The Government has set out an ambition to test all care home staff and residents with COVID-19 symptoms "as testing capacity continues to increase".
Matt Hancock, the Secretary of State for Health and Social Care, said: "Testing is key in our battle against coronavirus, and as part of our plan to prevent the spread and save lives, we will ensure that everyone in social care who needs a test can have a test."
His intervention followed weeks of pleas from care providers to carry out more tests, with reports of outbreaks at more than 2000 care homes.
The Government has been criticised because official figures for the number of deaths attributed to COVID-19 rely on those who die in hospital but not those in care homes or other community settings. That has led to charities warning that older people were being "airbrushed" out of the pandemic.
All symptomatic care residents will be tested for COVID-19 in line with an increase in testing capacity
All patients discharged from hospital to be tested before going into care homes as a matter of course
All social care staff who need a test will now have access to one with the Care Quality Commission (CQC) to contact all 30,000 care providers in the coming days to offer tests
Currently, swabbing is recommended for only up to five residents who show symptoms of the virus in a care home to confirm the existence of an outbreak. Guidance published earlier this month says: "Testing all cases is not required as this would not change subsequent management of the outbreak."
However, the new guidance said that as laboratory capacity increased, more widespread testing would become possible.
Tests for social care staff and residents would support the Government to achieve its ambition of 100,000 COVID-19 tests a day by the end of April, the DHSC said.
Mr Hancock also announced that testing was already available for every social care worker who needed it.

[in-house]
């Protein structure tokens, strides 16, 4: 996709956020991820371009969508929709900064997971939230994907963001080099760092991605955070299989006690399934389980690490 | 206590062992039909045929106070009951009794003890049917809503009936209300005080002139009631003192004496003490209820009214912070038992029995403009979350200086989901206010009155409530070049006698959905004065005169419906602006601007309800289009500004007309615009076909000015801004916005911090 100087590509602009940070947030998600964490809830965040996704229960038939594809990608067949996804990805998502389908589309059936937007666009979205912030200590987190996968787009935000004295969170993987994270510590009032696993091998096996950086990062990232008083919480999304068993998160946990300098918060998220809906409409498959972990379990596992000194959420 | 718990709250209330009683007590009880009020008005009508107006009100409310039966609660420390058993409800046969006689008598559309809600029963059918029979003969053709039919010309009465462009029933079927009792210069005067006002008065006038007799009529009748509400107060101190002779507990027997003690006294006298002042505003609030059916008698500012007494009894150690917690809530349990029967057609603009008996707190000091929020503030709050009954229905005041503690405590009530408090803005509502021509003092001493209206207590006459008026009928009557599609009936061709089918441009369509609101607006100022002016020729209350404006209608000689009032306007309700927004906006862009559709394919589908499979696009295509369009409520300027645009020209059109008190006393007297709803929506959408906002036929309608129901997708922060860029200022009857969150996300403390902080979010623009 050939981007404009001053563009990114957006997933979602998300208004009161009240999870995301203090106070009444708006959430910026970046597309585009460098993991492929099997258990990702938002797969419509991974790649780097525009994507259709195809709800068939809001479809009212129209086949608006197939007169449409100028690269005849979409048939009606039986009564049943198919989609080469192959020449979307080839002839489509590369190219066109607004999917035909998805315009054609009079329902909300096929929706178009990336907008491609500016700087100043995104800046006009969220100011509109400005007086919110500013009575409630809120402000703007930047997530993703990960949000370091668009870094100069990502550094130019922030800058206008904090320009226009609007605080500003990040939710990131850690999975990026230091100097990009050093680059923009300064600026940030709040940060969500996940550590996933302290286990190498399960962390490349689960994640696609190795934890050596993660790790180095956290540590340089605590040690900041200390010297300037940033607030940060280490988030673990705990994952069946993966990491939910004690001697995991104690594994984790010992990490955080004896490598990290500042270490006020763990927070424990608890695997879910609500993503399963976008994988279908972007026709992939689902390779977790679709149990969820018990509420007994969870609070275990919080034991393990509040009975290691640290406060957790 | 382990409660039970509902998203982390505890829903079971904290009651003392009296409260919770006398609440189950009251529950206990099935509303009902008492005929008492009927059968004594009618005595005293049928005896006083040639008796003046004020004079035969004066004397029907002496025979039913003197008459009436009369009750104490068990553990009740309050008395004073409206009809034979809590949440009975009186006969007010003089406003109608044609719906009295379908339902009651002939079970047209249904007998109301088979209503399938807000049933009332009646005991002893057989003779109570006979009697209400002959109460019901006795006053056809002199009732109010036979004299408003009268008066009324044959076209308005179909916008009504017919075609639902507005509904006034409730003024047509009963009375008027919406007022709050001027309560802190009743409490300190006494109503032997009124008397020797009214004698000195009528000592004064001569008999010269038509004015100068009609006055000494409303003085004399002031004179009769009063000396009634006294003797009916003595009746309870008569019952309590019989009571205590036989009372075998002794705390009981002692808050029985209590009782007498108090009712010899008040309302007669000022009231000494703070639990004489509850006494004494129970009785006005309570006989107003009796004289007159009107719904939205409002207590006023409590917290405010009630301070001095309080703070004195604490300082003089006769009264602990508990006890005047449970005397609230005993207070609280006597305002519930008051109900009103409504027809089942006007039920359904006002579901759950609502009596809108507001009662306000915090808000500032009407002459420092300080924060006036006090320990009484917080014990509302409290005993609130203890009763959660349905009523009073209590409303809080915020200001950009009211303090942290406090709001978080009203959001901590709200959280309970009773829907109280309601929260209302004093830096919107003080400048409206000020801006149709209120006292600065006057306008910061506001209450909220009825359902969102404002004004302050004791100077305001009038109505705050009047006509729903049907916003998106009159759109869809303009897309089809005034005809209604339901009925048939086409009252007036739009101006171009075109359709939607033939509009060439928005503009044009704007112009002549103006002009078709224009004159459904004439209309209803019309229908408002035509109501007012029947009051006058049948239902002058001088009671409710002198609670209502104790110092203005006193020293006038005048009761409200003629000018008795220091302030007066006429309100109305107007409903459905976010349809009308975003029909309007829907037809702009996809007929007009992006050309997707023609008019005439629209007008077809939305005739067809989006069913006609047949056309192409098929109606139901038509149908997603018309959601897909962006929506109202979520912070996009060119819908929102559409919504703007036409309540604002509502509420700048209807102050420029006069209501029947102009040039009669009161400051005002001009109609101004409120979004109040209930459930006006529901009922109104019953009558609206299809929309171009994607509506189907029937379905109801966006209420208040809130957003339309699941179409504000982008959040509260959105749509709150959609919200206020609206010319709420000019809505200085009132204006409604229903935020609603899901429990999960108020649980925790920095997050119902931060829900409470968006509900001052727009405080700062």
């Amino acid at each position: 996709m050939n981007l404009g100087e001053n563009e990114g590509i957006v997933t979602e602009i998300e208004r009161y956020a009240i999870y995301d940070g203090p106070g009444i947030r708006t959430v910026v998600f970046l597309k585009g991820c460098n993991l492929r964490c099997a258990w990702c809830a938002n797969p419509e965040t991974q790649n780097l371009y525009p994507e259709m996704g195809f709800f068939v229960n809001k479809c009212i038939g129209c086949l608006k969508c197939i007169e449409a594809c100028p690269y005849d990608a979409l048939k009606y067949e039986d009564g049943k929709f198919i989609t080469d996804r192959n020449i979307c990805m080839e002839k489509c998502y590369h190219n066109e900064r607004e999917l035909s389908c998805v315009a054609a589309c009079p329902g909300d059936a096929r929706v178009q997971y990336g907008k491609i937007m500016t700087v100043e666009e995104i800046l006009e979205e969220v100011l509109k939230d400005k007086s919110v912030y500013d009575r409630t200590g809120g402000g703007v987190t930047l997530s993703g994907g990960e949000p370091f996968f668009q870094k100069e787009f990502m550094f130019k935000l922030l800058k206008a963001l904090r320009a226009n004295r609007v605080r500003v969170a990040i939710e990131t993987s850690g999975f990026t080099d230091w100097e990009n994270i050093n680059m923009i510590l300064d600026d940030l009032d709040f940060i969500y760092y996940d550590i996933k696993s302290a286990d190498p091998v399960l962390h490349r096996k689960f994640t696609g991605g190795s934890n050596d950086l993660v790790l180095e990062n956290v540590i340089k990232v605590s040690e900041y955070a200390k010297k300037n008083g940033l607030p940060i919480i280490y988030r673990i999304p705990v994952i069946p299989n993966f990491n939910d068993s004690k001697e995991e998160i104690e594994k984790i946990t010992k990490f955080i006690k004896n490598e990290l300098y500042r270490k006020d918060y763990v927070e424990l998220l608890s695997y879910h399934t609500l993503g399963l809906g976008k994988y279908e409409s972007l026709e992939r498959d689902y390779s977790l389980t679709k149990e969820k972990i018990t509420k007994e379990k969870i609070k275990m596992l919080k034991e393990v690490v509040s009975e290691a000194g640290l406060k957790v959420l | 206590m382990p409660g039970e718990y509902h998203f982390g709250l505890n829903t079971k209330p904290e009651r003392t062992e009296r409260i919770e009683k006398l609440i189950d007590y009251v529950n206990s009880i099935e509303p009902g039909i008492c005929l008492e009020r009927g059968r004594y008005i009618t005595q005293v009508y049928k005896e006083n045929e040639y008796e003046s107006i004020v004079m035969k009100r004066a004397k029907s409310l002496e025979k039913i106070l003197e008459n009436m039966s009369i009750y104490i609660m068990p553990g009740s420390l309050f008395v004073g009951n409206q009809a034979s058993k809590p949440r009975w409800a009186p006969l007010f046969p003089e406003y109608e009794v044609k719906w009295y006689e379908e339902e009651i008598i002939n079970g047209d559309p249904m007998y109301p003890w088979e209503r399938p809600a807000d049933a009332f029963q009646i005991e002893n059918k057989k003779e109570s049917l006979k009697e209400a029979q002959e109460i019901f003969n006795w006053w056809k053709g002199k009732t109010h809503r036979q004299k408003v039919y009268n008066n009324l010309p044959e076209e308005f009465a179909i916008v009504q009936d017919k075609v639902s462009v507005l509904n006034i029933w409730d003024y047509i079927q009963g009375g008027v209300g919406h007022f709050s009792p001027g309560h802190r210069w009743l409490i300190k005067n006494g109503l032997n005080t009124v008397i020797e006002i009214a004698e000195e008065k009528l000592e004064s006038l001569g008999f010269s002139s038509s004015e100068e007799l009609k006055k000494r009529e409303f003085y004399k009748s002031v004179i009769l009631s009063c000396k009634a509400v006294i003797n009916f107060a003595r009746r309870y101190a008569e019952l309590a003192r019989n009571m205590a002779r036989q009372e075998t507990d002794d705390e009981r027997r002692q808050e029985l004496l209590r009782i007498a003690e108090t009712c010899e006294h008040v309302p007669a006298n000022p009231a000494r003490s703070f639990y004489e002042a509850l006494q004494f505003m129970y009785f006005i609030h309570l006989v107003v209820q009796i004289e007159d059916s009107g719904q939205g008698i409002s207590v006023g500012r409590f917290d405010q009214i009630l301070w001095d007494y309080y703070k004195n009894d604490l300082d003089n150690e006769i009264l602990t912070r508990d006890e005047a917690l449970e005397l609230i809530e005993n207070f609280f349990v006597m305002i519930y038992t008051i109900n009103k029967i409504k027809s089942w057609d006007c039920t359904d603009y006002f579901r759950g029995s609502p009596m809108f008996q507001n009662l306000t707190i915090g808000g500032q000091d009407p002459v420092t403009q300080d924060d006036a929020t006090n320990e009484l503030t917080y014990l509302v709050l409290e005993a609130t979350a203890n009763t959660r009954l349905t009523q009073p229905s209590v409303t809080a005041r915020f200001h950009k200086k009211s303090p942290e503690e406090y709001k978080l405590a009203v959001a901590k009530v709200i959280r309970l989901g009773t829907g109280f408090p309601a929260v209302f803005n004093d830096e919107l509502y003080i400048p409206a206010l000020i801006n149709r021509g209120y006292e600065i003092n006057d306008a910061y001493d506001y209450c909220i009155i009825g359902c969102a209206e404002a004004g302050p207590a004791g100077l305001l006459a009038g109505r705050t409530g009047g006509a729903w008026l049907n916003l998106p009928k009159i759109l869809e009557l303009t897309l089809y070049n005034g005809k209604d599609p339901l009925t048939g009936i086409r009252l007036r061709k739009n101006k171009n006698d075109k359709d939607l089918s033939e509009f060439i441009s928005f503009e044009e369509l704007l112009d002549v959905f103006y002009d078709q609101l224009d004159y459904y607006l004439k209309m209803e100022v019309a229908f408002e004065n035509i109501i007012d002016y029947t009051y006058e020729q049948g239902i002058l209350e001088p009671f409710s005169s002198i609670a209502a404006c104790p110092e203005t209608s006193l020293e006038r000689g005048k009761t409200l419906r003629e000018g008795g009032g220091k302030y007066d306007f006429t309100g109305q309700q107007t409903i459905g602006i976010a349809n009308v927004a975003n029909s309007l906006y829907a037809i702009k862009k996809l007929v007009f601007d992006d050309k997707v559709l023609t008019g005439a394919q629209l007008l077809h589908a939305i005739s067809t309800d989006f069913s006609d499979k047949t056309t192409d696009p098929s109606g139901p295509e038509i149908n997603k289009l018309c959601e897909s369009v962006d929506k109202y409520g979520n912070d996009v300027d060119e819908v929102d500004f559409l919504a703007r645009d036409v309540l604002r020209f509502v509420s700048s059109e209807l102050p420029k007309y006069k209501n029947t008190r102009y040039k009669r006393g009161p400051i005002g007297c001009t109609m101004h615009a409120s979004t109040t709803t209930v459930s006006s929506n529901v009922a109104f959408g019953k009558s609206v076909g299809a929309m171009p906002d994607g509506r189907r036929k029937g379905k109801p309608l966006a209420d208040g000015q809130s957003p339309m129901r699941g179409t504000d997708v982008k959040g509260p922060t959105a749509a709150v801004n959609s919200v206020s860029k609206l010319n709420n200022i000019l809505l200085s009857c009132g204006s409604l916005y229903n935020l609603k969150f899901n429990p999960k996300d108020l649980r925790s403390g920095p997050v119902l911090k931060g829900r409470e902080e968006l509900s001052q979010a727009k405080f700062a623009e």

The CQC was leading co-ordination of testing for the care sector, and had already offered 6000 care facilities the opportunity to test their staff, the DHSC said. By the end of this week, it would have contacted all 30,000 care providers, the statement added.
Mr Hancock said: "I am deeply conscious that people in residential care are among the most vulnerable to coronavirus. We are doing everything we can to keep workers, residents and their families safe, and I am determined to ensure that everyone who needs a coronavirus test should be able to have access to one.
"We have already begun testing social care workers and will roll this out nationwide over the coming days. And as we continue to ramp up our testing programme, we will test all current care home residents with coronavirus symptoms and all new care home residents who are discharged from hospital into care."
Deaths in UK Care Homes
Official figures from the Office for National Statistics published yesterday showed that a total of 406 deaths in England linked to COVID-19 up until 3rd April occurred outside of hospitals. That equated to 9.8% of all deaths, the ONS said.
Of those deaths, 217 occurred in care homes, and 33 in hospices.
Figures released today by the National Records of Scotland showed that 25% of COVID-19 deaths registered up until 12th April related to deaths in care homes.
Nicola Sturgeon, Scotland's First Minister, announced at her lunchtime briefing a move to test all symptomatic patients in care homes "for the confidence of relatives, staff, and the wider public".
HC-One, which is responsible for 328 care homes across the UK, confirmed to Medscape News UK that it had recorded 2447 confirmed or suspected cases of COVID-19, and 311 deaths, up until the 14th April.
Prof Martin Green, chief executive of Care England, which represents independent providers of adult social care, said: "During this dreadful pandemic it is hard to find things to be positive about, but today's announcement from DHSC that testing will be available for all social care staff and residents that need it is indeed welcome.
"Care homes will be in a much better position to face this virus head-on once they have been able to test both their staff, residents and new residents who have been discharged from hospital into their care homes."
Liz Kendall, Labour's shadow minister for social care, said: "We look forward to seeing details of how this latest commitment will be delivered, with only 500 care staff having been tested to date."
Dave Prentis, general secretary of UNISON, commented: "With the virus spreading through care homes at a terrifying rate, widespread testing for staff and patients is vital.
"This increase is welcome but should have happened much sooner."